Prototyping Functions

I’m curious to know what the programmers here think of prototyping functions. It was how I was trained to write C and C++, formally, but I also agree with the reasoning of it.

Since program execution starts in main(), it should be the first function you see, yeah? If you have your functions declared and written, it would take quite some time to scroll through the file to find the main function and see what’s going on.

However, as I’m starting to look at C and C++ code in the wild and written professionally, my professor and I seem to be in the minority. Is my anecdote wrong, and I’m just a newbie that hasn’t gotten in the trenches with these beautiful languages yet? Or is prototyping a beginning tactic?

What do you think? Do you prototype functions? Why or why not?

For those that are not familiar with what prototyping is, here are two examples:

Prototyping

void print_hello();

int main() {
    print_hello();

    return 0;
}

void print_hello() {
    printf("Hello!\n");
}

Not Prototyping

void print_hello() {
    printf("Hello!\n");
}

int main() {
    print_hello();

    return 0;
}

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Using header files will help clean this up a bit. I’m still an amateur and haven’t found a reason yet to declare any functions before hand. Also my programs are smol.

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This is something I’ve seen a lot, too. That’s a valid point, though. Hadn’t considered the reasoning.

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Maybe its to satisfy the compiler when there’s many files and includes to external libraries or something to that nature.
Interested to find out for sure though.

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Curiosity kills me.

This makes sense. From random on the internet.

No, declaring a function after main requires a function prototype which tells the compiler the return type, name, and passed in values.

A function prototype is this:
();

When the actual function is called the compiler already knows what it needs to know to call the function.
Defining the whole function body before main doesn’t require a function prototype because the compiler already knows what will happen

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I didn’t know this was an “issue”.

Basically for static funcs I don’t prototype them. I keep em close, above the calling funcs.

This makes the reading of the code basically go bottom up. Everything else goes into headers, so it doesn’t matter. But I still kinda keep the order bottom up.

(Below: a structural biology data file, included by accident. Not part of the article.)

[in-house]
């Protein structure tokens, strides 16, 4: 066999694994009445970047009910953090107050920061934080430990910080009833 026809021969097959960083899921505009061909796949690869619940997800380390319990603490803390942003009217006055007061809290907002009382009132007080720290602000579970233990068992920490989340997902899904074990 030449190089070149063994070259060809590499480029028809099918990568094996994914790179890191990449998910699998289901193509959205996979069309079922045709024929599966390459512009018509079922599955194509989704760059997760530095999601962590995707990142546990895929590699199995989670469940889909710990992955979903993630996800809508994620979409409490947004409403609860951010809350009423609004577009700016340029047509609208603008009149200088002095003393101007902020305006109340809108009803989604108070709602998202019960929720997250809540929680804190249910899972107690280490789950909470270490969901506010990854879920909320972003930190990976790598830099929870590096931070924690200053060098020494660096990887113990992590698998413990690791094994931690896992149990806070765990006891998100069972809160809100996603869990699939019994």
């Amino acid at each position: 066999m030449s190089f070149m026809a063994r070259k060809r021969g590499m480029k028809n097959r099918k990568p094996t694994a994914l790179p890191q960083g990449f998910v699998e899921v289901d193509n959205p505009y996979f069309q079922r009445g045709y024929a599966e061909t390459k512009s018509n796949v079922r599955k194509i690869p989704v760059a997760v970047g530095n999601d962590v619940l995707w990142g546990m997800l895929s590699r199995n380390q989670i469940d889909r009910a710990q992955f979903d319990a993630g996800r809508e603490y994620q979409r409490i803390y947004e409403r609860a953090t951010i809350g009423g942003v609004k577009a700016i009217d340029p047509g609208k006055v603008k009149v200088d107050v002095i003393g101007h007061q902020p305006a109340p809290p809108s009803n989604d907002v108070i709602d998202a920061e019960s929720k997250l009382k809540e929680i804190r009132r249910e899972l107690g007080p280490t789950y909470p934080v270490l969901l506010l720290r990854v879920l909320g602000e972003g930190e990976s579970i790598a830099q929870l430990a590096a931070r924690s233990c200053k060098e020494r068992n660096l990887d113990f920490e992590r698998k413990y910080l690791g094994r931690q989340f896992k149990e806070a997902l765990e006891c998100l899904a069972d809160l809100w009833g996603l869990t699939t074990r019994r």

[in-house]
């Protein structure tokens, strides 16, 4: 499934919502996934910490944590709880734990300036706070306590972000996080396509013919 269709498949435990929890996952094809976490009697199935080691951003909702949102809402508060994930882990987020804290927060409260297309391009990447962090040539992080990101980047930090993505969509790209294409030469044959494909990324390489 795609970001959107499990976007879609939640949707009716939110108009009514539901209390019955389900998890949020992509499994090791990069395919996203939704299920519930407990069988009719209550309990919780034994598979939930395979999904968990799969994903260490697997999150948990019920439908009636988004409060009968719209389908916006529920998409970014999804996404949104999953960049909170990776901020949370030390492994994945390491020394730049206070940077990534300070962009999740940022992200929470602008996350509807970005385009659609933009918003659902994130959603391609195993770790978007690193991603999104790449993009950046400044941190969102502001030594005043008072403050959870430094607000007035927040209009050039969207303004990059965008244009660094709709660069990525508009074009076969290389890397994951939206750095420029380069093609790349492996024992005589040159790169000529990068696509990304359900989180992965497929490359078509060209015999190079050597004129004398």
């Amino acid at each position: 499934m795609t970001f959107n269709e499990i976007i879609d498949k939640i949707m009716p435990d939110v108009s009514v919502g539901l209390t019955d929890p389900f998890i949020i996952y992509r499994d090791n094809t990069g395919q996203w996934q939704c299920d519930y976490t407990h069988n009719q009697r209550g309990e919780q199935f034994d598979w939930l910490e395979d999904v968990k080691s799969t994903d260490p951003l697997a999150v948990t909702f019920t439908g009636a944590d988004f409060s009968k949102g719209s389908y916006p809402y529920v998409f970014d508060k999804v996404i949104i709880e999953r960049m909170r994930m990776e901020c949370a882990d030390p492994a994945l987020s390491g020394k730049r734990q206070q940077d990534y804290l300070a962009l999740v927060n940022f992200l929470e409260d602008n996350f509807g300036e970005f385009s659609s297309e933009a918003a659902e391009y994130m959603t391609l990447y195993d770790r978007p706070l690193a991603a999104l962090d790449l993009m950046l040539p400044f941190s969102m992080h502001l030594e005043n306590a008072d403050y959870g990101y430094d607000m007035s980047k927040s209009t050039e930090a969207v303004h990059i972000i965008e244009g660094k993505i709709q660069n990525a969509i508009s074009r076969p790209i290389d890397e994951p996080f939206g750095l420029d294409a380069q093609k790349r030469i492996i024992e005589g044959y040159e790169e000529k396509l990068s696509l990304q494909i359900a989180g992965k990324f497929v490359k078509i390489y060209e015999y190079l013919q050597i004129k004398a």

Usually it’s groups of funcs tho, with their helpers on top of them.

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@admindev they go at the top because once main() runs everything gets put on the stack.

main() needs to be at the bottom of the stack so that the other functions will work as intended

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not sure if joking :upside_down_face:

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Wait… did I flip the order? xD

Sometimes I get it mixed up.

I best visualize it with plates.

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:wink: Nah, I’m referring to programming styles in C. I believe the effects are the same.

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Ahh gotcha.

Something, something, something… LIFO

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the declaration of functions has nothing to do with stack, once they are compiled they are put into .text section of the binary, the order doesn’t matter there. it only matters coz the compiler does single pass and goes top to bottom, so if the func wanna call another func, it needs to be declared first. So you either forward-declare it before it and write the full body below, or you just fully declare it on top.

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Thanks, I guess I need to do more research.

Time to bust out my C book.

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7 posts were merged into an existing topic: The Freeland

I use them only when I need to pass a callback I don’t want to define at the top.
Other than that, I use header files, though I don’t know enough about C langs to really posit

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Yes proto in one and only one .h file (one .h per .c/cc/cpp file) unless extern’ing. Never debated in professional coding that I’ve seen.

  1. The .h file becomes the genesis of the docs in many cases. The .h is your “man page” to consumers of your module.
  2. Forward declare and circular dependencies can be dealt with (linked lists, maps, containers of classes structs and enums may self refernece or circular reference.)
  3. Various attributes and defaults can be spec’d

I wasnt aware there was a serious debate about prototyping. Just do it. Relying on order is broken and does not scale.

I still put main last or in its own file though as its generally the least interesting part and/or a wrapper around an object(s) that can be called from within a .so or a standalone exe unaltered.

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I assume we aren’t talking about redundant prototypes in-line with the caller of a function? That’s nuts and subject to profound bit-rot during devel (prototypes creeping away from the original definition).